Marching Hundred plays for Super Bowl crowd

Marching Hundred plays for Super Bowl crowd

By Matthew Glowicki | IDS

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Saturday night, the IU Marching Hundred played for a smaller crowd of teachers, friends and family. Twenty hours later, they would be performing before an audience of more than 60,000 screaming football fans.

The IU Marching Hundred practiced Saturday for the second time in preparation for their pre-game Super Bowl XLVI performance Sunday in Lucas Oil Stadium in  Indianapolis.

This practice, however, was marked by the presence of many of their family members and a new sense of excitement on Super Bowl-eve.

A whistle cut the noise in IU’s John Mellencamp Pavillion. The chatter fell silent. Friends and family moved toward the 50-yard line.

Band members moved into formation and began testing their instruments. Choppy grunts of tubas and the nervous tapping of drums started to fill the pavilion.

Some band members donned wide, toothy smiles. Others looked like they were just trying to hold down their dinner.

“Trombones have the most distance to cover,” David Woodley, director of the Marching Hundred, said to the group. “Can you do that?”

A definitive “yes” rose from the trombone players, and practice continued.

“R.O.C.K. in the U.S.A.” by John Mellencamp started to play as band members kicked off their dress rehearsal. It marked the second time the Marching Hundred had played together since the last home football game in the fall.

Parents with iPads, cellphones and cameras tried to keep their eyes on their sons and daughters.

They tapped their toes and swayed from side to side with the beat of the music.

Dawn Ellenson, camera in hand, looked eagerly into the crowd. She was looking for her daughter, Rachel, among the sea of red.

“Oh my goodness, there she is,” she said with a smile, training her camera on her daughter.

Dawn drove three hours from Wheatfield, Ind., to be at the rehearsal.

“She’s very excited about it,” Dawn said of Rachel. “My younger daughter is sick, and I said ‘well, do I run down here to see this or do I stay home?’ So, she’s home with grandma. I ran down to see this because it’s a chance of a lifetime for her.”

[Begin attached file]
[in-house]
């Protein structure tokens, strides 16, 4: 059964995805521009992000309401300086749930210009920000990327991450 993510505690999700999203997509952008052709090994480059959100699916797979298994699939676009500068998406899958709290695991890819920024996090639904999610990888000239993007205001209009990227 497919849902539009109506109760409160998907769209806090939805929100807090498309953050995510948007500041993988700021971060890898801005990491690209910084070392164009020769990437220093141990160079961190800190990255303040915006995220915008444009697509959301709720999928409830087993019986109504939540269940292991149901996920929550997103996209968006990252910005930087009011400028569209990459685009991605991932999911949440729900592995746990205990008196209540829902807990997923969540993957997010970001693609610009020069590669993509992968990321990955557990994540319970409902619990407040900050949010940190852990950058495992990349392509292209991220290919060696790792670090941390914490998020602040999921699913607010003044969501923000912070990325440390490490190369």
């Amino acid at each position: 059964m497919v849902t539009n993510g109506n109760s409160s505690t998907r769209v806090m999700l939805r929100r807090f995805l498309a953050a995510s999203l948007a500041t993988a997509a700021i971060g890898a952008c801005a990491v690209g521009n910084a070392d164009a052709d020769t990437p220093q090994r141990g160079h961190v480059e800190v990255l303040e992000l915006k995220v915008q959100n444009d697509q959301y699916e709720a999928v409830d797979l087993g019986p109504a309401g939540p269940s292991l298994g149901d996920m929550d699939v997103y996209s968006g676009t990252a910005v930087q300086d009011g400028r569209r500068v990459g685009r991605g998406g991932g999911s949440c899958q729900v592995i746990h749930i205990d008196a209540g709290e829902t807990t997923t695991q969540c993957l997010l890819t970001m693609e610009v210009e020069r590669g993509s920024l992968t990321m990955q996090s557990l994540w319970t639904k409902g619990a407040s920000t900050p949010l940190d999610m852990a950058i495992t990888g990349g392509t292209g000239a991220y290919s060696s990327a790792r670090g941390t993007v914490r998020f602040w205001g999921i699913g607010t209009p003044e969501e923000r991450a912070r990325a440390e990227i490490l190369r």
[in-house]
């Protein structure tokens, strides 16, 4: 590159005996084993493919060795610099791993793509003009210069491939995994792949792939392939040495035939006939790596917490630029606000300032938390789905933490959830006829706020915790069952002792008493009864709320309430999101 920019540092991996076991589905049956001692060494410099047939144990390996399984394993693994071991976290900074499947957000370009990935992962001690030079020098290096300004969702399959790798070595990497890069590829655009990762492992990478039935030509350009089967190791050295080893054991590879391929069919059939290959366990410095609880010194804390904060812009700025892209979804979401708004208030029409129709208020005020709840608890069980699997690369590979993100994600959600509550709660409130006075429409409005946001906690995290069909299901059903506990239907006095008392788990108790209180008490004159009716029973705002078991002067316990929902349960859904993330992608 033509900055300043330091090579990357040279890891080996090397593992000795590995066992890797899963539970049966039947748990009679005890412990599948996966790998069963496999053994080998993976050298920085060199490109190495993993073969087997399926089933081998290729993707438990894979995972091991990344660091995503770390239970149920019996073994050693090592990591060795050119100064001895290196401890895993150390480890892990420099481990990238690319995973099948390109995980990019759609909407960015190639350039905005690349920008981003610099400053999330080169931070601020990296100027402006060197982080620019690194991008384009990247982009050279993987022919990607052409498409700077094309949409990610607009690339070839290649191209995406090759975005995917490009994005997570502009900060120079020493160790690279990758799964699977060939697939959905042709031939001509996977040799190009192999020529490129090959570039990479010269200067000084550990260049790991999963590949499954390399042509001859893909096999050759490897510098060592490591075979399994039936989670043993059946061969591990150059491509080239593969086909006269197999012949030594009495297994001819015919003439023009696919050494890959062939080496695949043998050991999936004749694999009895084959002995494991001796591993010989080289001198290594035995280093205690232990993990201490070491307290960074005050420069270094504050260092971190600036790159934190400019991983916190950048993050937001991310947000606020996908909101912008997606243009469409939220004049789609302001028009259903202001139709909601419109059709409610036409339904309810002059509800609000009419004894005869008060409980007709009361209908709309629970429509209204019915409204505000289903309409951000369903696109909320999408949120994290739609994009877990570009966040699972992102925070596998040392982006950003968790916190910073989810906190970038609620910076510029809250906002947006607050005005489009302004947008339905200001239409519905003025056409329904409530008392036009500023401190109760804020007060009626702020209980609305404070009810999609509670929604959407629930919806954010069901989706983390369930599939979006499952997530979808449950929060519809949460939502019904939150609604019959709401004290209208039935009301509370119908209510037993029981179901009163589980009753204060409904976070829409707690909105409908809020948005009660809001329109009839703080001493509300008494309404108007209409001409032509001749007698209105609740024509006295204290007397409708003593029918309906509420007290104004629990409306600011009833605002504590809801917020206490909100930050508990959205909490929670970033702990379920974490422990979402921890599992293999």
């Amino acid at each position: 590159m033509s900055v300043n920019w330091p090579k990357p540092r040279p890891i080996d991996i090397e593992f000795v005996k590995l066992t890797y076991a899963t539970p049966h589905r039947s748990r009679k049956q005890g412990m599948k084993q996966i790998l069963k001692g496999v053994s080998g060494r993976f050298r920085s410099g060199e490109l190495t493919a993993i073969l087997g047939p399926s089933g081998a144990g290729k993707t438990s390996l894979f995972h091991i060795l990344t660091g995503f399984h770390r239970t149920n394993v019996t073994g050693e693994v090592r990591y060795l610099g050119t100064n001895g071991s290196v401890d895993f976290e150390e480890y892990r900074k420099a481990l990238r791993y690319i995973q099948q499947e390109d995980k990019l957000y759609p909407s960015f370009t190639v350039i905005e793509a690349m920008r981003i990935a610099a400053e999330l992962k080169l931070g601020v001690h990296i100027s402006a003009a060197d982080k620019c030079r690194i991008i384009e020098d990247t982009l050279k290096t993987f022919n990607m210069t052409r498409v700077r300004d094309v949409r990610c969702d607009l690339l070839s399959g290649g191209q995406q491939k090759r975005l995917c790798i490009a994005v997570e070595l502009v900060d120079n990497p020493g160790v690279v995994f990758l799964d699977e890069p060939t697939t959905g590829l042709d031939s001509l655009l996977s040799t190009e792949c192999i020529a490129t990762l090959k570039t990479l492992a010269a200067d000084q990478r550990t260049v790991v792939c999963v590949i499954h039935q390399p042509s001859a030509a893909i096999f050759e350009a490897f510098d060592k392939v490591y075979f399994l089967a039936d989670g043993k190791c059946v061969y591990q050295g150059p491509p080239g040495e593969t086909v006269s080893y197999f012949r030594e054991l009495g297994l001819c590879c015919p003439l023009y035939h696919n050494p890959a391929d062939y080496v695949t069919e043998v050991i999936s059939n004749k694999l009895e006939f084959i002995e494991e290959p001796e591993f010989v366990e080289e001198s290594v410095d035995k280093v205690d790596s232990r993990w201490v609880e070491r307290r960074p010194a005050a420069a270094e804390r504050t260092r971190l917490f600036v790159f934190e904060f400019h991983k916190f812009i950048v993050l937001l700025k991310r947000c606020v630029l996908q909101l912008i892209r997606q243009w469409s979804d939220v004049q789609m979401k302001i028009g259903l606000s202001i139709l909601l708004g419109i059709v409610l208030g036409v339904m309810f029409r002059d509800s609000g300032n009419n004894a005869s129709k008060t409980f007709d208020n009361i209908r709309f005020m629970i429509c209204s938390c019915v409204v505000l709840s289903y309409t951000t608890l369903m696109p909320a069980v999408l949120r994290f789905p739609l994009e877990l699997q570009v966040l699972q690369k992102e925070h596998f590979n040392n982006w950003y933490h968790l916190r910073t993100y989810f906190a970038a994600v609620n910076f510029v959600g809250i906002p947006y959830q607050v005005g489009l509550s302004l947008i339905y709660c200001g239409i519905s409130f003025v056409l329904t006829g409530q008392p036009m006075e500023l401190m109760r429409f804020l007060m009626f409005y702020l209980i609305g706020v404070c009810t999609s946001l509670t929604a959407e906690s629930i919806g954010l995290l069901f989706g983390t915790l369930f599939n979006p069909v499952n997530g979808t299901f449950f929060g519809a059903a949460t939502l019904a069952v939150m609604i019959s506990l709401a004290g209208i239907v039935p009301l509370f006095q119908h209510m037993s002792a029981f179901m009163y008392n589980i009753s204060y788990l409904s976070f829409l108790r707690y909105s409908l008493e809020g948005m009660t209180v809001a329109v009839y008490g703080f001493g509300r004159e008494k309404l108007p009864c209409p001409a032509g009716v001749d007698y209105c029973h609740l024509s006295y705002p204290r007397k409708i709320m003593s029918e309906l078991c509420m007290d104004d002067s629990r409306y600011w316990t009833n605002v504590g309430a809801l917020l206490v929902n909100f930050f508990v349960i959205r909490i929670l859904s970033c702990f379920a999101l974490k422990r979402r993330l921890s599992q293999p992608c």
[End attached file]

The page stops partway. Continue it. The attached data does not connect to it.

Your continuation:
Rachel, a freshman, taught herself the trumpet in sixth grade and has played it ever since.

“It still hasn’t hit me that we’re actually going,” Rachel said. “It’s amazing to be back here marching with everyone here because it really was sad not to be able to see these people every day, but now that we’re back here and actually doing this again, it’s just a great feeling.”

Since the Marching Hundred’s performance was not fully televised, the dress rehearsal was the only time those outside of Lucas Oil would fully see the Super Bowl routine.

“I wish we could be there, but this is as close as I could get,” Dawn said. “We’re very proud of her.”

Farther down the field’s sideline in the pavilion stood Brian and Stacey Tempest of North Vernon, Ind.

Their daughter, piccolo player Brittany Tempest, was treating the performance just like any other.

“We’ve marched for the Colts before, so it feels kind of routine, but I’m sure once I get down under Lucas Oil I’ll be more nervous,” Brittany said.

As the band rearranged themselves for another run through of “Sing Sing Sing (With a Swing),” Brittany’s parents whipped out their phones for a quick check of the IU-Purdue game.

The two said they were pretty wound up about Brittany’s Super Bowl appearance.

“We just love this kind of thing,” Brian said. “We come to everything for the Hundred if we can. We’re typical band parents.”

Leading Brittany, Rachel and the rest of the Marching Hundred was drum major Tiffany Galus, who graduated in December.

After thinking the final football home game against Purdue would be Tiffany’s last performance with the Marching Hundred, Galus’ family all came down for the game.

With the Super Bowl, she’s getting an encore.

“It’s very bittersweet,” she said. “Going into rehearsal today, I had that little lump in my throat that this is really the last time, but there is really no better way to go out than the Super Bowl.”

After practice drew to a close, Galus assessed the performance of the band.

“As of tonight, the show looked great,” she said. “The energy was great. We have a lot of fun on the field, and we look good doing it.”

David Woodley was similarly pleased with the rehearsals. The band had to perfectly time their performance to fill six minutes — no more, no less.  

“I think that the students are all smart kids, and the staff have worked really hard to get everyone ready,” he said. “I think we’ve done about as well as we can do. I have no concerns about tomorrow. At this point, if anything goes wrong, it’s something we could not predict.”

One of the last to leave the practice field, Galus said she is proud of her fellow band members.

“My friends and family and, really, the whole IU community has been really supportive,” Galus said. “It just seems like they’re really supportive for the Hundred to have this opportunity. It’s something that the Hundred has really deserved for a long time. It’s finally happening. All the hard work has paid-off.”

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